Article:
Bring Me Flowers While I’m not Dead—By Nacho Torra
When Nacho Torra made his first solo exhibition, he was hardly 20 years old and was still studying in the Faculty of Arts of Cuenca. He showed in La Fresh Gallery (Madrid), his paintings full of joy, his nimble lines and his uncompleted stories – scenes which evoked something old, but which were very young indeed. Two years later, the Spanish artist comes back to La Fresh Gallery to show his new work – more than 40 paintings, through which he reflects on one of the most essential aspects of the still life genre: flower painting. A genre represented throughout history by artists such as Van Gogh, Matisse, Picasso, Hockney or Henri Rosseau, which served as a reference and starting point for the artist.
In Nacho Torra’s work there’s something secretly contradictory. It is evidenced in this exhibition called “Bring me flowers while I’m not dead” in which he creates an obsessively changing movement through determined strokes and bright colors – he paints and repaints, removing and adding new elements once and again, his paintings only static when watched by the observers. Nacho is obsessed with the creative process and the way a painting is built. And it is precisely this experience what he wants to share. This is the reason why his exhibition is the result of a research process about all kinds of plants and vegetation, in particular about the flowers brought to cemeteries. “I was interested in how we bring flowers to people who are sick or dead, and the fact that flowers have a very short life. I started to visit cemeteries to observe the flowers that people brought to their relatives and I noticed there is a ‘cemetery fauna’: ants, butterflies, worms, flies…”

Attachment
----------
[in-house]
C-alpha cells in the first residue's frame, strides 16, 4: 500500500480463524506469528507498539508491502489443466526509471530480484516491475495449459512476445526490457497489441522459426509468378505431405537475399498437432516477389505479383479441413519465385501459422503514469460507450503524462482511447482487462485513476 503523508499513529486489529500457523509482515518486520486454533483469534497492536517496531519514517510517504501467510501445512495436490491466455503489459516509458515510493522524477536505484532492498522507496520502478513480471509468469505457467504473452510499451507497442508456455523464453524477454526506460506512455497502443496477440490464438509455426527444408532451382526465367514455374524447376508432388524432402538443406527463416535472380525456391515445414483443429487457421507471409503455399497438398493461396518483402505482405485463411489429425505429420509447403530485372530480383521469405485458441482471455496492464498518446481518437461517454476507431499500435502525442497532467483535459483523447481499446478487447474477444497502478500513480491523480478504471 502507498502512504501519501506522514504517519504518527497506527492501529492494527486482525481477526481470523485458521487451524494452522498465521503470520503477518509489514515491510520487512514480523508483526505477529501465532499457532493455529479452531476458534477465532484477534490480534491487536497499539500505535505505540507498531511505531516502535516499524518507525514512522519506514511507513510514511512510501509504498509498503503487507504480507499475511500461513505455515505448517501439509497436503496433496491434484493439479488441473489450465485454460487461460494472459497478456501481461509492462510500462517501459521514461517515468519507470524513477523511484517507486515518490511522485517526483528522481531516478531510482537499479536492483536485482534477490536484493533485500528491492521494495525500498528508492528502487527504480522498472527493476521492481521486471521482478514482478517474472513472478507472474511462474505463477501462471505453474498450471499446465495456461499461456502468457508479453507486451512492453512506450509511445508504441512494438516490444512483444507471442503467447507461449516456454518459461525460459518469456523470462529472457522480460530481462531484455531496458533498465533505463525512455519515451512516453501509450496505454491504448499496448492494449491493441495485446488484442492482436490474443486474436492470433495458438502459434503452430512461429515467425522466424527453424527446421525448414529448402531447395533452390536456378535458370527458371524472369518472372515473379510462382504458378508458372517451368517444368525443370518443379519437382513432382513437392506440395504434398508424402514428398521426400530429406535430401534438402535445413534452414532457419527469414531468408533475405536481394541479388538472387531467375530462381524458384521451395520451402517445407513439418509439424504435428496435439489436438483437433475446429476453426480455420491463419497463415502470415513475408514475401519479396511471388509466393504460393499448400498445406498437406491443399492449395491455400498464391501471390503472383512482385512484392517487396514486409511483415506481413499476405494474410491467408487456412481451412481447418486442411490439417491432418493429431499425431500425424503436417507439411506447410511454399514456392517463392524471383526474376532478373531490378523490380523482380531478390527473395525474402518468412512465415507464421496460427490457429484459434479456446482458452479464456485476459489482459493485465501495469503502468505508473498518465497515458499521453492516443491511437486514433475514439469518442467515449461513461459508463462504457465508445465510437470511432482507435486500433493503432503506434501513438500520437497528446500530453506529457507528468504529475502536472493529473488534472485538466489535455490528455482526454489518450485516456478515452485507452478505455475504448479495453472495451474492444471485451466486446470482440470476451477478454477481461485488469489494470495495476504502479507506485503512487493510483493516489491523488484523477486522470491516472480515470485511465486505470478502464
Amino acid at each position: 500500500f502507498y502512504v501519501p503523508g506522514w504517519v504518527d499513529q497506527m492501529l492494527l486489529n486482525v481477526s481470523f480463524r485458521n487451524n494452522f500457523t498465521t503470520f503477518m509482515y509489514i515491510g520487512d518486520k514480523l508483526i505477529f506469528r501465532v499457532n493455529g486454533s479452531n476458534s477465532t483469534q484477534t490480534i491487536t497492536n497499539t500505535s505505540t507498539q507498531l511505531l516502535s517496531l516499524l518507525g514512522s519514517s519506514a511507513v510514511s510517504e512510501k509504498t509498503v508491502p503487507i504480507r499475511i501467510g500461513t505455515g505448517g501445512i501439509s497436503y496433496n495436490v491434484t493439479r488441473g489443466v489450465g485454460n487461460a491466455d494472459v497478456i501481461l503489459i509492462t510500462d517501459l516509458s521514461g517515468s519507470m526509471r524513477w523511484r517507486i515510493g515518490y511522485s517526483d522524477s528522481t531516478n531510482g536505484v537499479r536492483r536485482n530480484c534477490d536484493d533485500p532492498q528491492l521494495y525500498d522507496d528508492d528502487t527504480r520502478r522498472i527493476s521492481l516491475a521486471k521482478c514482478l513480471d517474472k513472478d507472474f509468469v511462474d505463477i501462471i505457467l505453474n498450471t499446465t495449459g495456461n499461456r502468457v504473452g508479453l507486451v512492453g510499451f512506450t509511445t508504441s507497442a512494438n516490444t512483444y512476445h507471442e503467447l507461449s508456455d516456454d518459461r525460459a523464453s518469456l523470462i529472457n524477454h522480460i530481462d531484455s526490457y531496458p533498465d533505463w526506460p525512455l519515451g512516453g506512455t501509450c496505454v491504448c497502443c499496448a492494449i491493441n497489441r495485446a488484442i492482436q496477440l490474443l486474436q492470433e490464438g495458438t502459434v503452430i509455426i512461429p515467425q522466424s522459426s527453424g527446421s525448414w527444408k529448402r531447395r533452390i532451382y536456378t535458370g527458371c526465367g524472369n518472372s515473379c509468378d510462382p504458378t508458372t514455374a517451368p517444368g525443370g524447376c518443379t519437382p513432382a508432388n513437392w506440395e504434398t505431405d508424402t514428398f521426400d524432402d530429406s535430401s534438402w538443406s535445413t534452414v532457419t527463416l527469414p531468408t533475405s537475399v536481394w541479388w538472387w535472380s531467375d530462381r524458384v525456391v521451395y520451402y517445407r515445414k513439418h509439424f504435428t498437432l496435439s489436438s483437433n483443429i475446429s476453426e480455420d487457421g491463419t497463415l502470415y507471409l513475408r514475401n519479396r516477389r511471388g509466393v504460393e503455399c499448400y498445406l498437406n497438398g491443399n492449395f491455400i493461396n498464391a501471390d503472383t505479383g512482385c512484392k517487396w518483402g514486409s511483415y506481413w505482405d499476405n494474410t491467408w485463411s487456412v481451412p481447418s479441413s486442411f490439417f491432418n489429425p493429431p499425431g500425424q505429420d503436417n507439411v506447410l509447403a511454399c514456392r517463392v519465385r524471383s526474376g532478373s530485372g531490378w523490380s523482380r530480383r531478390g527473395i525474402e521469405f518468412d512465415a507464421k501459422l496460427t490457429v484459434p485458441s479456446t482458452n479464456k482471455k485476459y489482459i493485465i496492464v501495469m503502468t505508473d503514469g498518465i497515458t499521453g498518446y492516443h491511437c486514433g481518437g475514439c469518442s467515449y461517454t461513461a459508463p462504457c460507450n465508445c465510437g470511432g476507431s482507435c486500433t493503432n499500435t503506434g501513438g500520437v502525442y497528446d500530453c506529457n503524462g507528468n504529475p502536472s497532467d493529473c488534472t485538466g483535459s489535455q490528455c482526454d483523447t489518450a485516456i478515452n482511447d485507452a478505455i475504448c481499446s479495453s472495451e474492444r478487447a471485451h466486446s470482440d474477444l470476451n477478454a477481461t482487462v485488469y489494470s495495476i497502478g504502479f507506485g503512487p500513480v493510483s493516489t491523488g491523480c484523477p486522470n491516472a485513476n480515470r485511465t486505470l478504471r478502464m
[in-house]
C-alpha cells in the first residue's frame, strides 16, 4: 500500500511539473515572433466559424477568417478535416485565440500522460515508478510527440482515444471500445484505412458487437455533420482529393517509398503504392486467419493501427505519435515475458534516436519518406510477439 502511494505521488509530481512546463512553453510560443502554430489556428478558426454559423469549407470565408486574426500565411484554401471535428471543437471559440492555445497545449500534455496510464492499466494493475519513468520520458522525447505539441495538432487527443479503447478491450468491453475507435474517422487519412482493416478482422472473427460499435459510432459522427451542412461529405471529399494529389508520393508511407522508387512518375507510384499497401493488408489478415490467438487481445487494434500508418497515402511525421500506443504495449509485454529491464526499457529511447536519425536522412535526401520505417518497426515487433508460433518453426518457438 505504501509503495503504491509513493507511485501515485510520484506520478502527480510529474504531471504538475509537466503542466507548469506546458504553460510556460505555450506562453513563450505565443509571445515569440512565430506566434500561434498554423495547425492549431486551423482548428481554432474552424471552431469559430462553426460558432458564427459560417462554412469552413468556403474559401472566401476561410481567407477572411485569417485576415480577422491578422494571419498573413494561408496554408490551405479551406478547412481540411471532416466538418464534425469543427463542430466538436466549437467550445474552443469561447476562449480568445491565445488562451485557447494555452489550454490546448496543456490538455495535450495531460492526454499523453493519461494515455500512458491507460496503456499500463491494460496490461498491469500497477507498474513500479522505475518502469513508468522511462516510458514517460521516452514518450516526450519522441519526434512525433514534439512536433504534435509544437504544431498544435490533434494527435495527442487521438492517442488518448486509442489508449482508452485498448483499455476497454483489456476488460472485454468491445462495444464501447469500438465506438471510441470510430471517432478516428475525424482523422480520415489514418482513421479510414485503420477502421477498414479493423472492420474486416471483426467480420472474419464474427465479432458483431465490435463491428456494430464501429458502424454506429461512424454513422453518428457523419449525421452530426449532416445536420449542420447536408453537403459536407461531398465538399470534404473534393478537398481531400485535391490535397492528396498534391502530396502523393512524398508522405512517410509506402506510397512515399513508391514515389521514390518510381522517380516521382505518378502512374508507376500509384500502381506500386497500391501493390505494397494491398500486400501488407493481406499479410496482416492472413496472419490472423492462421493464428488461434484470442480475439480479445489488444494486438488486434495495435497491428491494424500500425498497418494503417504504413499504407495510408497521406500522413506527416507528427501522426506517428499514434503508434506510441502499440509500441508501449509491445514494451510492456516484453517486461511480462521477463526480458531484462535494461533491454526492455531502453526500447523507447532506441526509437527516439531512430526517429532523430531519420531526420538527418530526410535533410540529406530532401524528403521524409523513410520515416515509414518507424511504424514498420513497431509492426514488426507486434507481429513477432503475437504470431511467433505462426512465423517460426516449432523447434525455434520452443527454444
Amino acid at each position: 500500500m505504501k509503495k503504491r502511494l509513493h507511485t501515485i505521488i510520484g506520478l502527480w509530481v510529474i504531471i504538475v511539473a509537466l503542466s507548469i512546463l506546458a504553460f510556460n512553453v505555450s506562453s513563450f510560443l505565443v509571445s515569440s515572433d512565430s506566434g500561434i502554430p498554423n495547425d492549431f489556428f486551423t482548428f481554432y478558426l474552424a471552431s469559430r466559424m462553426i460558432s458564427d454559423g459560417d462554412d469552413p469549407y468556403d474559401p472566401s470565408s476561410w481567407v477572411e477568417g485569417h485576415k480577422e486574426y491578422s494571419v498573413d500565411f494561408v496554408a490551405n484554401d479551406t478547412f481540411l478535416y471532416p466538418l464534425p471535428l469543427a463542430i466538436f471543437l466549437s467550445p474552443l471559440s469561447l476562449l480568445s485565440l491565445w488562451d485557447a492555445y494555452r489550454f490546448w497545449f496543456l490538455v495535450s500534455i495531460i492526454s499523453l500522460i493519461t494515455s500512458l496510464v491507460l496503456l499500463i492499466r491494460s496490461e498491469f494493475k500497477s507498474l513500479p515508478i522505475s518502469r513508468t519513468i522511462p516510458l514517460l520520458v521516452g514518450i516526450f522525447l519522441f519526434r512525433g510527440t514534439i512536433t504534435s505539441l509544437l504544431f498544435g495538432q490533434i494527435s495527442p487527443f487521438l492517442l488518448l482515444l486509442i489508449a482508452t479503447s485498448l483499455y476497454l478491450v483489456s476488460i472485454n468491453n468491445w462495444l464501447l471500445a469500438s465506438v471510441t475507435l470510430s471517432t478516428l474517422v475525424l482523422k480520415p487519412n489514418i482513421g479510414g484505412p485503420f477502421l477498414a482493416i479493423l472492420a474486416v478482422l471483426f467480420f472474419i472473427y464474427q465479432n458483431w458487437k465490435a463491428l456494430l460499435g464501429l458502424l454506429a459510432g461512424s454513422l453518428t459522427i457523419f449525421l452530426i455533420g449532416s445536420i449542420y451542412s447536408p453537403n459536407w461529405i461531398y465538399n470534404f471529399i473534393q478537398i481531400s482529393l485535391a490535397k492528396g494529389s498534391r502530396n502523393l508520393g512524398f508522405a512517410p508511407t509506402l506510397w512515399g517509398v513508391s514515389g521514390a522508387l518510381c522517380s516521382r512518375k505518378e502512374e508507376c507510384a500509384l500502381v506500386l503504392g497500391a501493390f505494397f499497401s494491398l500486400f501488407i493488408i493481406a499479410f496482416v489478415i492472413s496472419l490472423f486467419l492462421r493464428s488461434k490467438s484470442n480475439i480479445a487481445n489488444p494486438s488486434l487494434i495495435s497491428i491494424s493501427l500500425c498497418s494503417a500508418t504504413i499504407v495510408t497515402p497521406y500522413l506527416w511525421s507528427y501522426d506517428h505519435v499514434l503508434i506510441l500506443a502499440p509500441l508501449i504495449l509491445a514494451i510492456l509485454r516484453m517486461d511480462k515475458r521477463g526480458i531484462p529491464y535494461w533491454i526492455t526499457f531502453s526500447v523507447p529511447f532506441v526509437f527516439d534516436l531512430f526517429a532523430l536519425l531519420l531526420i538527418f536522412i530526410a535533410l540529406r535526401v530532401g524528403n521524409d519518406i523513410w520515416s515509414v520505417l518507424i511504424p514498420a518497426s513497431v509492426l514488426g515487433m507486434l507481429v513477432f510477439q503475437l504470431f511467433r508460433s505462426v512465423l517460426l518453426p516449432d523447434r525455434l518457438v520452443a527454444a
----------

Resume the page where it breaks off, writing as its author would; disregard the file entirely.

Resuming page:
This time, he has gone further – not only he represents it on his paintings, but also he has created a dichotomy between the connotations of bringing flowers to a lifeless place and the way he represents these flowers, so vital. The flowers represented on this series are not dying, they are full of life. Through this work, he has established a direct connection between life and death. You can feel the autobiographic elements on each of the paintings and a system of affective symbols behind the floral motifs. Nacho Torra’s style is related to the avant-garde aesthetic and his childish lines remind the Compagnie de l’Art Brut and Jean Dubuffet’s painting. Once again, as Rafael Doctor said about these silent stories: “What we see is always much more than what we see”.
TANIA PARDO, 2012
“Bring me flowers while I’m not dead”